America too has used wars, weapons, faith, political ideology, trade, and culture to dominate the world. But the context in which it has to promote its brand has become infinitely more complex. The world has weapons of mass destruction and is more connected economically and socially. We know more about our human rights, are more sensitive to cultural and social differences, and have more freedom to criticize without the fear of being punished. We also value our sovereignty and territorial integrity more than ever. Whistle blowers and courts often restrain the ruthless efficiency of government in silencing the opposition.

But this complexity does not absolve the United States of the mess it has left behind in Iraq or will leave behind in Afghanistan. The old adage says do not try to fix something that is not broken. But if you break it, you own it. The United States and western Europe brought down Saddam Hussein and installed Maliki in Iraq. So it is their responsibility to put Iraq back on its feet.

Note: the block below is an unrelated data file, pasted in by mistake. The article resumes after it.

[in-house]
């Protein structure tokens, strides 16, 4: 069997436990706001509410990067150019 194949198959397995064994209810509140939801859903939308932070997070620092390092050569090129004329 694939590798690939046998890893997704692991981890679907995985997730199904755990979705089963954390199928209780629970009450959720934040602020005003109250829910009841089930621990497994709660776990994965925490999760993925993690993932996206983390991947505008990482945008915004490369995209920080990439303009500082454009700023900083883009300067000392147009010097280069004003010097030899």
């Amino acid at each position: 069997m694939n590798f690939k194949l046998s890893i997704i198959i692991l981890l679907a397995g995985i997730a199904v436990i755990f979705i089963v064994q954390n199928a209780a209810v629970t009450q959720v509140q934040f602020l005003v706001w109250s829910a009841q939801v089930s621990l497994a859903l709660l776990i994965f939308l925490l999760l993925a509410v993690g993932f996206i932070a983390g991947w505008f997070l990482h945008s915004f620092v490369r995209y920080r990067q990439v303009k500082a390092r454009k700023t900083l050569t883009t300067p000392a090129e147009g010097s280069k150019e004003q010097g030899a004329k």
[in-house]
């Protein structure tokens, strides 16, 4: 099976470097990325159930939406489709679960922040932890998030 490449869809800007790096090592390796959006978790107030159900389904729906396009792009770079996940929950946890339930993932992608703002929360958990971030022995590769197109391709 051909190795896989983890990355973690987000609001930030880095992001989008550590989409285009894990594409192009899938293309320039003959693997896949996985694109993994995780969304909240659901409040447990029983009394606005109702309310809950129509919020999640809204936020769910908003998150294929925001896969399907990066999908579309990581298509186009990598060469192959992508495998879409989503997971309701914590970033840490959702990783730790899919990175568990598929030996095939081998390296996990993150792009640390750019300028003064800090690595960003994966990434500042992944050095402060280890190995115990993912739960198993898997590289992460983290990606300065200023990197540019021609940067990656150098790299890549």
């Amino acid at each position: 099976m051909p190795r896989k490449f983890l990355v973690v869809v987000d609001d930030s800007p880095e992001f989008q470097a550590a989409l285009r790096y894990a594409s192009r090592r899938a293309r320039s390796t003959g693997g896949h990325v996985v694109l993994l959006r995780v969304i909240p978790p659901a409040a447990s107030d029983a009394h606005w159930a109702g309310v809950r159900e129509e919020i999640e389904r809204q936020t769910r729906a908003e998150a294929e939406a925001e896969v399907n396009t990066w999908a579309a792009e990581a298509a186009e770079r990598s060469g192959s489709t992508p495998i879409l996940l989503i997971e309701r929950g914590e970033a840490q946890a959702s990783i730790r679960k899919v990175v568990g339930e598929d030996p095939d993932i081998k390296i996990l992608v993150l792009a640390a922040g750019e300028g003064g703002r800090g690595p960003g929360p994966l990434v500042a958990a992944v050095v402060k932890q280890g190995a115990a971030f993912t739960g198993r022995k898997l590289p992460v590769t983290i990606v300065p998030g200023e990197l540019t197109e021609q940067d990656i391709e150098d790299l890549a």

Murari Sharma: Significance of Modi’s Victory

The Indian Prime Minister Narendra Modi’s ascent to power has received extraordinary global attention. But neither the reasons for the attention nor the reasons of his victory predict what he is likely or capable to do in the days ahead.

Several factors contributed to this global attention. Partly, America had denied him a visa and other western countries demonized him for his role, or lack of it, in the Gujarat riots in 2002 when he was chief minister there. Partly, it is the first time since 1984 when a single party has secured a clear majority in the parliament. Partly, he is Hindu nationalist, a former tea seller, a married and yet celibate man, a pro-business guy, and someone who has risen to national prominence straight from his state. Partly, India is a major regional player. And partly, his main rival, the Congress Party, was routed as never before.